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Congreso de Latinos Unidos: Why the 2020 Census matters to us

The 2020 Census matters to our community, families, and staff — the entire Congreso de Latinos Unidos familia. It informs how critical resources are allocated, which has an immense impact on our day to day experiences like traveling to work, eating lunch at school, or going to the doctor.

At Congreso, we use census data to learn more about the community we’re serving. We also share that data when applying for grants or making our case for support to potential funders, like those on our corporate advisory council. For example, if a large number of young adults in our community respond that they do not have a high school diploma, it makes sense for us to continue our E3 Program, which helps individuals to obtain their GED diploma.

Census data is a powerful tool that helps identify some of the challenges the community may be facing, like low educational achievement or homeowner rates, poverty, and more. With this information, Congreso can gauge the demand for local and federal programs and resources. We offer a variety of health, education, workforce development, housing, and family services to support individuals and families, and census data helps to demonstrate the need for them.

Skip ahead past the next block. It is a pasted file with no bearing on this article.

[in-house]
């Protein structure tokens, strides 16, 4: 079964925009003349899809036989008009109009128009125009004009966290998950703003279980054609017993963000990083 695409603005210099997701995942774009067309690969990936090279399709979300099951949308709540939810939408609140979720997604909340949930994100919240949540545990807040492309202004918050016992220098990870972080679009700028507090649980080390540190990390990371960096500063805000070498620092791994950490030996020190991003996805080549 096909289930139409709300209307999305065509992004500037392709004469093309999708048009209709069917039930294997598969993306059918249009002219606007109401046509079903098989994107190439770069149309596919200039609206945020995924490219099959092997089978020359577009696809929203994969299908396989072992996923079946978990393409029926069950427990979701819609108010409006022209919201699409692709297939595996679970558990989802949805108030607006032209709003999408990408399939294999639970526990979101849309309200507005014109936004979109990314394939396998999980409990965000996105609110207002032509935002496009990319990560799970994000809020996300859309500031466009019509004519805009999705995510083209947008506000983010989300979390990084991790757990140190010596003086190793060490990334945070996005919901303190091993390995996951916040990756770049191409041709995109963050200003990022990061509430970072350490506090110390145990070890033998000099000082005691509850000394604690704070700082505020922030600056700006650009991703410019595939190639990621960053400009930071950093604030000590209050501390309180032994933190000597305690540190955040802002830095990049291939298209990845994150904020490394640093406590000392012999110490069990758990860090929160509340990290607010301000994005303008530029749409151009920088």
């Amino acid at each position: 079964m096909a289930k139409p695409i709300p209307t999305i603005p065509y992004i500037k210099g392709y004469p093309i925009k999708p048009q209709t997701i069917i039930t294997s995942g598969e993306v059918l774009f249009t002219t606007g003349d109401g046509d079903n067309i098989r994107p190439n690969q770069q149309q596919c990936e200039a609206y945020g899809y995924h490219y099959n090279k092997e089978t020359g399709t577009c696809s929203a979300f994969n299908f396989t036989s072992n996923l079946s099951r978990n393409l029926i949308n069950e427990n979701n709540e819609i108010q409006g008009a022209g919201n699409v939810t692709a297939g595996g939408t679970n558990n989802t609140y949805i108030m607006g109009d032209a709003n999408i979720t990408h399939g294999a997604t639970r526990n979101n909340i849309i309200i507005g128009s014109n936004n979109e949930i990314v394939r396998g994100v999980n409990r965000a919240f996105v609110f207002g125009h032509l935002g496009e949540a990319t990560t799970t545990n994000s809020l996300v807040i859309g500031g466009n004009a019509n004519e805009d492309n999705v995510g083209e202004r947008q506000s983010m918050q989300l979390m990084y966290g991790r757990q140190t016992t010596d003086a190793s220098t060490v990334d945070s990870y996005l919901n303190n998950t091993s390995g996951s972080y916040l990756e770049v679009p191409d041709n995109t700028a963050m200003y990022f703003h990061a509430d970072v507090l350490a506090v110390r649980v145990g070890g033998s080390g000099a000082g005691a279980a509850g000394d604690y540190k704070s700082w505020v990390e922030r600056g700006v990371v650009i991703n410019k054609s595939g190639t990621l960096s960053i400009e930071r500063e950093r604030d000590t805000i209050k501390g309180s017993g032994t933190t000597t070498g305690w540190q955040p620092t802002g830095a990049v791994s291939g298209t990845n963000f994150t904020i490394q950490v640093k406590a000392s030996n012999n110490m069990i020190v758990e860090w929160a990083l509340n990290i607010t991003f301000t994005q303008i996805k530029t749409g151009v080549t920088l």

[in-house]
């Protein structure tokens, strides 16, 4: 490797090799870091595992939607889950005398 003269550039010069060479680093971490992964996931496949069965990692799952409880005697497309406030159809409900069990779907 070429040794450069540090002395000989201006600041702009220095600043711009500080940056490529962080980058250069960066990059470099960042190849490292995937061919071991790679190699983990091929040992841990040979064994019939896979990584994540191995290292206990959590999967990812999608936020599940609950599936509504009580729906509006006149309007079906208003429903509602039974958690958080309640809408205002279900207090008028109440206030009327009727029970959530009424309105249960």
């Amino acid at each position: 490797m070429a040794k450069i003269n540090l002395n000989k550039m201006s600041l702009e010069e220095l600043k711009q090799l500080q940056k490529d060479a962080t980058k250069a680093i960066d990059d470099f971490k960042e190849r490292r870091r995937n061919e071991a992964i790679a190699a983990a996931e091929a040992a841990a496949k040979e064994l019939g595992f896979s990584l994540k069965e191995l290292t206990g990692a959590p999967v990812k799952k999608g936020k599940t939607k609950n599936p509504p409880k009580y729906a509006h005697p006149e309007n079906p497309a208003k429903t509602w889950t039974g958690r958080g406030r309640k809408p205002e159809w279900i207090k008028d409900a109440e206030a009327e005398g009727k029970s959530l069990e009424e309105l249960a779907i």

If households do not participate in the Census, that could result in an undercount. An undercount would deprive our community of critical resources over the next 10 years. It also means that Congreso would not have an accurate picture of the community we aim to serve and support. This would make it harder for us to provide effective services and to make the case for additional resources and programming.

The people Congreso serves should fill out the Census and help us to ensure that our community has the dollars and representation it needs to address challenges and to offer a better quality of life. We know that your participation in the Census will help us on our mission to enable individuals and families in predominantly Latino neighborhoods to achieve economic self-sufficiency and well-being.

Kensington Voice is one of more than 20 news organizations producing Broke in Philly, a collaborative reporting project on economic mobility. Read more at or follow on Twitter at @BrokeInPhilly.

Editors: Zari Tarazona, Jillian Bauer-Reese / Story Designer: Jillian Bauer-Reese / Translator: Diana Cristancho